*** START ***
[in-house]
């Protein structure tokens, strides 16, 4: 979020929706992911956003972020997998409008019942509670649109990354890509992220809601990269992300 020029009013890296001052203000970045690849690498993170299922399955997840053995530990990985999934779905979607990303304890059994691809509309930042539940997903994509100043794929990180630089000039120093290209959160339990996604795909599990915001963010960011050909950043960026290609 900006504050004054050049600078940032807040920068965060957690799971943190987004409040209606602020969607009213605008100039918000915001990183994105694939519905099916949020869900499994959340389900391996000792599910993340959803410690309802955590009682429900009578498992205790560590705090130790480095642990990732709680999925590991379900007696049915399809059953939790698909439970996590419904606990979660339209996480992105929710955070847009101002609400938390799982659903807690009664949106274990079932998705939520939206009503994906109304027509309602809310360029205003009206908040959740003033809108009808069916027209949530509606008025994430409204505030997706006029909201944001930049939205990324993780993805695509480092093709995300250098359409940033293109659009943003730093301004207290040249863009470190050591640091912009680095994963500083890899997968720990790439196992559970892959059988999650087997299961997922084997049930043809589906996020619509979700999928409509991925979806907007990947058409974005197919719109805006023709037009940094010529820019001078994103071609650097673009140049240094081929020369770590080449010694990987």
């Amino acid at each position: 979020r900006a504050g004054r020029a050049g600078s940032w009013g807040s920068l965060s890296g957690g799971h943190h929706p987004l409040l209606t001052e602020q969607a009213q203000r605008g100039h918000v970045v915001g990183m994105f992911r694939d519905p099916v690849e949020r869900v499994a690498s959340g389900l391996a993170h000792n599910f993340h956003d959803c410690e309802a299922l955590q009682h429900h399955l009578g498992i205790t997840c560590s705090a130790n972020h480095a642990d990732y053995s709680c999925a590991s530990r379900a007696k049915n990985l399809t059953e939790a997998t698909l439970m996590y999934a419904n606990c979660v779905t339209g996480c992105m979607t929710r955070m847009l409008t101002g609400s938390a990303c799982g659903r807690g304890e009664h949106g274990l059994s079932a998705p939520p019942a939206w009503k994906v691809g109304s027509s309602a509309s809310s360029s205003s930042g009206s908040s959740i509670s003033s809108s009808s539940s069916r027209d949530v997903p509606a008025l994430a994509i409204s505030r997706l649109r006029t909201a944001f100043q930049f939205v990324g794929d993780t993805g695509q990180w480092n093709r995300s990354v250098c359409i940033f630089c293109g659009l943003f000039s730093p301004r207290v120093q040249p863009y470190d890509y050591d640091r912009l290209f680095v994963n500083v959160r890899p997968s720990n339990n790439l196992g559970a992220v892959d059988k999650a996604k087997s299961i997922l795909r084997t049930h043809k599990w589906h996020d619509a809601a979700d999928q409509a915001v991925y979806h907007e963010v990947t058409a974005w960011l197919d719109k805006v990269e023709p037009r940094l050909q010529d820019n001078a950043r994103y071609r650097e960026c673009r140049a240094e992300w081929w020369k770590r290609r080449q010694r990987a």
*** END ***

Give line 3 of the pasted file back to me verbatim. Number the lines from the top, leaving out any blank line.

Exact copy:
């Amino acid at each position: 979020r900006a504050g004054r020029a050049g600078s940032w009013g807040s920068l965060s890296g957690g799971h943190h929706p987004l409040l209606t001052e602020q969607a009213q203000r605008g100039h918000v970045v915001g990183m994105f992911r694939d519905p099916v690849e949020r869900v499994a690498s959340g389900l391996a993170h000792n599910f993340h956003d959803c410690e309802a299922l955590q009682h429900h399955l009578g498992i205790t997840c560590s705090a130790n972020h480095a642990d990732y053995s709680c999925a590991s530990r379900a007696k049915n990985l399809t059953e939790a997998t698909l439970m996590y999934a419904n606990c979660v779905t339209g996480c992105m979607t929710r955070m847009l409008t101002g609400s938390a990303c799982g659903r807690g304890e009664h949106g274990l059994s079932a998705p939520p019942a939206w009503k994906v691809g109304s027509s309602a509309s809310s360029s205003s930042g009206s908040s959740i509670s003033s809108s009808s539940s069916r027209d949530v997903p509606a008025l994430a994509i409204s505030r997706l649109r006029t909201a944001f100043q930049f939205v990324g794929d993780t993805g695509q990180w480092n093709r995300s990354v250098c359409i940033f630089c293109g659009l943003f000039s730093p301004r207290v120093q040249p863009y470190d890509y050591d640091r912009l290209f680095v994963n500083v959160r890899p997968s720990n339990n790439l196992g559970a992220v892959d059988k999650a996604k087997s299961i997922l795909r084997t049930h043809k599990w589906h996020d619509a809601a979700d999928q409509a915001v991925y979806h907007e963010v990947t058409a974005w960011l197919d719109k805006v990269e023709p037009r940094l050909q010529d820019n001078a950043r994103y071609r650097e960026c673009r140049a240094e992300w081929w020369k770590r290609r080449q010694r990987a």